David Lafrance, En ordre d’apparition 01, 2016, oil on canvas

As sure as we might have been in the past about our privileged place on the planet, Lafrance insists that our centers don’t hold for long. This view is somber when the artist takes on subjects such as environmental catastrophe and the loss of home, but it is energetic and inventive when he deals with the subject of painting itself. His most recent series En ordre d’apparition shows the aesthetic merit of a fractured view of the human. In each of the works we see a realistically painted hand near a floating mask, skull, or apparition. Head and hand in each case push through a glut of mental objects – cut-outs or silhouettes of tools, painter’s palettes, vases and jugs, fenced-in plots of land or caged-in nudes. The hand, modeled on the painter’s own, is an anchor around which to organize the picture’s content. It is also a painter’s hand without a brush, captured before or after the moment of painting but never precisely at that moment. For Lafrance the works are not fixed illusionistic representations of a creative act but unevenly resolved records of the passage of old, new, and emergent ideas. A little like Velazquez’s Las Meninas for the French philosopher Michel Foucault, Lafrance’s art is playfully, if darkly, caught between feints, glances, and lacunae, or between the hand and the head, very much of but never simply about the human situation.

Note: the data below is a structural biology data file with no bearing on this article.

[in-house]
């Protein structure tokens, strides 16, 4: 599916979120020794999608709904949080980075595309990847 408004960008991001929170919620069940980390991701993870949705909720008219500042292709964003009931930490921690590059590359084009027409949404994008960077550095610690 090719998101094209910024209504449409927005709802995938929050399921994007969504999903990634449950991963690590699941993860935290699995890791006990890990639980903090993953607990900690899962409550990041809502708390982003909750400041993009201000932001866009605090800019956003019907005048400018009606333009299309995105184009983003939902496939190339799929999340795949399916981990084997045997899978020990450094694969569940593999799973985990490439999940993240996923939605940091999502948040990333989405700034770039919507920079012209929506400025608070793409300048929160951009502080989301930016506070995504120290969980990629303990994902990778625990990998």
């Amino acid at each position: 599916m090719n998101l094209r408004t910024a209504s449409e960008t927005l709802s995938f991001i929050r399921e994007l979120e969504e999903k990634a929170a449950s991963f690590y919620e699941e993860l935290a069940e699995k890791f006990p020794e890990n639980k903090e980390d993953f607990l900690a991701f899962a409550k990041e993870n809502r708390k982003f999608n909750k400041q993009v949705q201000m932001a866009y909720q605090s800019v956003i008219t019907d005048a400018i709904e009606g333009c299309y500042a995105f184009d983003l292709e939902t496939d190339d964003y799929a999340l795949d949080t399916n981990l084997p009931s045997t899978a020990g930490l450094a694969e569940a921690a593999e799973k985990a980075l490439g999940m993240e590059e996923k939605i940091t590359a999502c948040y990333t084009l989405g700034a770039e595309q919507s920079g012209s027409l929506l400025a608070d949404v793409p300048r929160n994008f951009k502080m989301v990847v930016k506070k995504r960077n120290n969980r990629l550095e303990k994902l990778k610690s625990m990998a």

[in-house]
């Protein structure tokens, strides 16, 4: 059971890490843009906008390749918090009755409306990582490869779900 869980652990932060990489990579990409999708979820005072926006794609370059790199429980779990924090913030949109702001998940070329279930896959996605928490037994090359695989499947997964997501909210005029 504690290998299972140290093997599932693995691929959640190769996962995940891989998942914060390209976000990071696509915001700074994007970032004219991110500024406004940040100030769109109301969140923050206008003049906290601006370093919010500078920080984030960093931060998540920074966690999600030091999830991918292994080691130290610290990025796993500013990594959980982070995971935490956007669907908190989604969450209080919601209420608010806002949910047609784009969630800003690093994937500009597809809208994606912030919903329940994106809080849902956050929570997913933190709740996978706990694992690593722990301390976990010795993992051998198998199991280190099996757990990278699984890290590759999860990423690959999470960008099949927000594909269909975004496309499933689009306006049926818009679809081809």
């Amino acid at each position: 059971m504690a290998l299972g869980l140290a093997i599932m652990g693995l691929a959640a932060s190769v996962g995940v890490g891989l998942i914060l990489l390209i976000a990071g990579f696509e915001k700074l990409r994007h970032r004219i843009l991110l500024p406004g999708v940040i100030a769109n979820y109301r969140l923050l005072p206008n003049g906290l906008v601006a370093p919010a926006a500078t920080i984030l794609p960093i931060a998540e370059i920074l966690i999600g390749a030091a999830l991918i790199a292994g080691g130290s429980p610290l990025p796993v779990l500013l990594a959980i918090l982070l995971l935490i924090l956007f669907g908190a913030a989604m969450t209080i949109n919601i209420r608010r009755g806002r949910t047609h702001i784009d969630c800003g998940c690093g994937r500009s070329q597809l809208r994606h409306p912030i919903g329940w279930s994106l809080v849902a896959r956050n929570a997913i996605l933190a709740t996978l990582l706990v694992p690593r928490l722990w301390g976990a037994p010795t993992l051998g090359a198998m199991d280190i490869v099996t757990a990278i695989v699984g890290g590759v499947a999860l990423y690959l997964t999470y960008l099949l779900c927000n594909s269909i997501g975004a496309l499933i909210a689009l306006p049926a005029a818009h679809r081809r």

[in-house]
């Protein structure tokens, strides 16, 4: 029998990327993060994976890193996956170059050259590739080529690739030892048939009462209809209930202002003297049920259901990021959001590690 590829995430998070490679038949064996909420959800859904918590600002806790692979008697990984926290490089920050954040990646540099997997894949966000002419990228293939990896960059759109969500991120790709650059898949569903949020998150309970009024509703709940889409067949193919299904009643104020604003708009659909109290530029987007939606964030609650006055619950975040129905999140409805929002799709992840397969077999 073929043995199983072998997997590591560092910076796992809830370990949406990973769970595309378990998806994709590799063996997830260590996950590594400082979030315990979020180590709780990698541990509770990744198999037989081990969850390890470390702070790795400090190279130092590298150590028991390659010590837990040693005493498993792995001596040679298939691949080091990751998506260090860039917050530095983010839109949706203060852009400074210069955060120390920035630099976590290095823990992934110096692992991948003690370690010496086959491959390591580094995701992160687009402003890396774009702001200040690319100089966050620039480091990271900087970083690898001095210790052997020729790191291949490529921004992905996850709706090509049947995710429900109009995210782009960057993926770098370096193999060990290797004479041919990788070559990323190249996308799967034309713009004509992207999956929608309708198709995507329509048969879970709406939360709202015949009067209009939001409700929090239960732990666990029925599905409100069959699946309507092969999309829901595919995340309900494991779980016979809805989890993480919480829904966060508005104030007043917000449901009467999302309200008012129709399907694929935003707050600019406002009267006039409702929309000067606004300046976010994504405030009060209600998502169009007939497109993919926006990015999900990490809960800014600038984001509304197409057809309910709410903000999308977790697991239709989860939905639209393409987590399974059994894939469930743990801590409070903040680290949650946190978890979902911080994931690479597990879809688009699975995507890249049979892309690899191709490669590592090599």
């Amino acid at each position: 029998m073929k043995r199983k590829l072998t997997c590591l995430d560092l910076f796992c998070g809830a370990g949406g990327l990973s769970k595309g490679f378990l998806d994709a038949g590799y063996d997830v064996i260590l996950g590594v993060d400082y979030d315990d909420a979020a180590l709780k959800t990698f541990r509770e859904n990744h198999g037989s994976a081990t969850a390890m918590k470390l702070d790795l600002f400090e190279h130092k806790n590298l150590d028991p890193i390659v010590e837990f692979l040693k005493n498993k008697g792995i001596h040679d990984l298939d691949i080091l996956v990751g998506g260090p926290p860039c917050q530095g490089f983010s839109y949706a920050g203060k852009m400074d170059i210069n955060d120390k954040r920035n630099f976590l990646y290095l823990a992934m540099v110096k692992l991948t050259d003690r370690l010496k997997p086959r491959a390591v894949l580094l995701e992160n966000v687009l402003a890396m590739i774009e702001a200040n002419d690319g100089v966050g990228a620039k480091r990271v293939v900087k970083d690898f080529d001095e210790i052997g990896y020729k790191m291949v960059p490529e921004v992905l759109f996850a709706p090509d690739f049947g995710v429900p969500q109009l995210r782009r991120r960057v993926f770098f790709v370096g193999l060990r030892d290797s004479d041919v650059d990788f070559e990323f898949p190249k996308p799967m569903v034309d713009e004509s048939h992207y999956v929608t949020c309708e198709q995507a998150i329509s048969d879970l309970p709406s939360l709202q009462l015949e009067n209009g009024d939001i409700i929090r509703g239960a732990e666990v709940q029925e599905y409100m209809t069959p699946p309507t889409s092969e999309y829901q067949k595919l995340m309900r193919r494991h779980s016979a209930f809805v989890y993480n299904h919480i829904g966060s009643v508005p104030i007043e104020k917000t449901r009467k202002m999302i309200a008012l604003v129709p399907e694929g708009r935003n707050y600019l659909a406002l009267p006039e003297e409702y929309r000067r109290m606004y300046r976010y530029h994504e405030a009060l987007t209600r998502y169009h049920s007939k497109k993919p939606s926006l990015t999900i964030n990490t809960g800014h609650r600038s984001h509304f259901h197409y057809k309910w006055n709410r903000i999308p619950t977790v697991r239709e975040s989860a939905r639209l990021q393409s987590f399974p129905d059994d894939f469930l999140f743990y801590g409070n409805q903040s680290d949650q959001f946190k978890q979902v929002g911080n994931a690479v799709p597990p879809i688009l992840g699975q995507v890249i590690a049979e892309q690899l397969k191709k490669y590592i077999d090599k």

Galerie Hugues Charbonneau:
8 Artists: 8 Situations continues until October 15.

Tammer El-Sheikh is a writer and teacher based in Montreal. His art criticism has appeared in Parachute, Canadian Art, ETC and C Magazine.